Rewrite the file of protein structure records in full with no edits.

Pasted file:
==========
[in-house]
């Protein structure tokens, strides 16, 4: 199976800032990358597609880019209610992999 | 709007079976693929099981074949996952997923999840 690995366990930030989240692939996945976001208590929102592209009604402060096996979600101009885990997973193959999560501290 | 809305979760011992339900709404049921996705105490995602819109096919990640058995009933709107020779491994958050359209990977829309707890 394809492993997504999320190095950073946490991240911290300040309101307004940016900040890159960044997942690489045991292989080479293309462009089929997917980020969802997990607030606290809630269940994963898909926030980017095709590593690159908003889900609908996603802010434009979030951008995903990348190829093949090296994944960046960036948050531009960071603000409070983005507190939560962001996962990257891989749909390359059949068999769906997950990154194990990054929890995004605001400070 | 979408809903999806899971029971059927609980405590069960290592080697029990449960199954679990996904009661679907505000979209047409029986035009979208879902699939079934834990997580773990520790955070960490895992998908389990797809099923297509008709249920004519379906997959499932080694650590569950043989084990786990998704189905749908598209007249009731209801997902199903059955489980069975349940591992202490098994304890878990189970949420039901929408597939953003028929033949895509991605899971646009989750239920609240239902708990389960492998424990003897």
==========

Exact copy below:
[in-house]
């Protein structure tokens, strides 16, 4: 199976800032990358597609880019209610992999 | 709007079976693929099981074949996952997923999840 690995366990930030989240692939996945976001208590929102592209009604402060096996979600101009885990997973193959999560501290 | 809305979760011992339900709404049921996705105490995602819109096919990640058995009933709107020779491994958050359209990977829309707890 394809492993997504999320190095950073946490991240911290300040309101307004940016900040890159960044997942690489045991292989080479293309462009089929997917980020969802997990607030606290809630269940994963898909926030980017095709590593690159908003889900609908996603802010434009979030951008995903990348190829093949090296994944960046960036948050531009960071603000409070983005507190939560962001996962990257891989749909390359059949068999769906997950990154194990990054929890995004605001400070 | 979408809903999806899971029971059927609980405590069960290592080697029990449960199954679990996904009661679907505000979209047409029986035009979208879902699939079934834990997580773990520790955070960490895992998908389990797809099923297509008709249920004519379906997959499932080694650590569950043989084990786990998704189905749908598209007249009731209801997902199903059955489980069975349940591992202490098994304890878990189970949420039901929408597939953003028929033949895509991605899971646009989750239920609240239902708990389960492998424990003897």